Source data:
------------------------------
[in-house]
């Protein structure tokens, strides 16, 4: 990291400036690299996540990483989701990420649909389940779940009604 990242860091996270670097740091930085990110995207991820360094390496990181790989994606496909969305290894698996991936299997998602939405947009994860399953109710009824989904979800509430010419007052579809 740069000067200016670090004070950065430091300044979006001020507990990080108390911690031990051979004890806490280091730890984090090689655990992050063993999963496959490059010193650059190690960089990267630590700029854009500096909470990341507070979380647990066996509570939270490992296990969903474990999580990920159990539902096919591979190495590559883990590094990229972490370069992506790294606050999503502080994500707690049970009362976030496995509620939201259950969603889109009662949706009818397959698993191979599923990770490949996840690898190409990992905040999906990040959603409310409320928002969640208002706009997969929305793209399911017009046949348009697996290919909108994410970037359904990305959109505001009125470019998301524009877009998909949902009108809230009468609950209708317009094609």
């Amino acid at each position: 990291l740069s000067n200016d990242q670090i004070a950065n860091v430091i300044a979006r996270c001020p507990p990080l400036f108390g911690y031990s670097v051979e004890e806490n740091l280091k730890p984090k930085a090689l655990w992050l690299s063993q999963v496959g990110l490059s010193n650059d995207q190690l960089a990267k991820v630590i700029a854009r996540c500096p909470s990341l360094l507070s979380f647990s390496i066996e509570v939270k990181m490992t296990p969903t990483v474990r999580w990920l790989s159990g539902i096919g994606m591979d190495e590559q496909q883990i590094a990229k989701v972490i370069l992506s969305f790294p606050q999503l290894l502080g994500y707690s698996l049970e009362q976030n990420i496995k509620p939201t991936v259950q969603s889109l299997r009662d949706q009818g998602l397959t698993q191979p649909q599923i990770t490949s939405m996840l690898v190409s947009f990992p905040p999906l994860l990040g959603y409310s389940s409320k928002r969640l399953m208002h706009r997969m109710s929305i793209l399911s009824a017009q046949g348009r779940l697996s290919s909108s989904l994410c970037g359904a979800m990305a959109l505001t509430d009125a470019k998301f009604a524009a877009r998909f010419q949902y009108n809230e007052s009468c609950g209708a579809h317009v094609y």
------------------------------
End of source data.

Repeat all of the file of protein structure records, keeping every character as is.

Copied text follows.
[in-house]
């Protein structure tokens, strides 16, 4: 990291400036690299996540990483989701990420649909389940779940009604 990242860091996270670097740091930085990110995207991820360094390496990181790989994606496909969305290894698996991936299997998602939405947009994860399953109710009824989904979800509430010419007052579809 740069000067200016670090004070950065430091300044979006001020507990990080108390911690031990051979004890806490280091730890984090090689655990992050063993999963496959490059010193650059190690960089990267630590700029854009500096909470990341507070979380647990066996509570939270490992296990969903474990999580990920159990539902096919591979190495590559883990590094990229972490370069992506790294606050999503502080994500707690049970009362976030496995509620939201259950969603889109009662949706009818397959698993191979599923990770490949996840690898190409990992905040999906990040959603409310409320928002969640208002706009997969929305793209399911017009046949348009697996290919909108994410970037359904990305959109505001009125470019998301524009877009998909949902009108809230009468609950209708317009094609």
């Amino acid at each position: 990291l740069s000067n200016d990242q670090i004070a950065n860091v430091i300044a979006r996270c001020p507990p990080l400036f108390g911690y031990s670097v051979e004890e806490n740091l280091k730890p984090k930085a090689l655990w992050l690299s063993q999963v496959g990110l490059s010193n650059d995207q190690l960089a990267k991820v630590i700029a854009r996540c500096p909470s990341l360094l507070s979380f647990s390496i066996e509570v939270k990181m490992t296990p969903t990483v474990r999580w990920l790989s159990g539902i096919g994606m591979d190495e590559q496909q883990i590094a990229k989701v972490i370069l992506s969305f790294p606050q999503l290894l502080g994500y707690s698996l049970e009362q976030n990420i496995k509620p939201t991936v259950q969603s889109l299997r009662d949706q009818g998602l397959t698993q191979p649909q599923i990770t490949s939405m996840l690898v190409s947009f990992p905040p999906l994860l990040g959603y409310s389940s409320k928002r969640l399953m208002h706009r997969m109710s929305i793209l399911s009824a017009q046949g348009r779940l697996s290919s909108s989904l994410c970037g359904a979800m990305a959109l505001t509430d009125a470019k998301f009604a524009a877009r998909f010419q949902y009108n809230e007052s009468c609950g209708a579809h317009v094609y």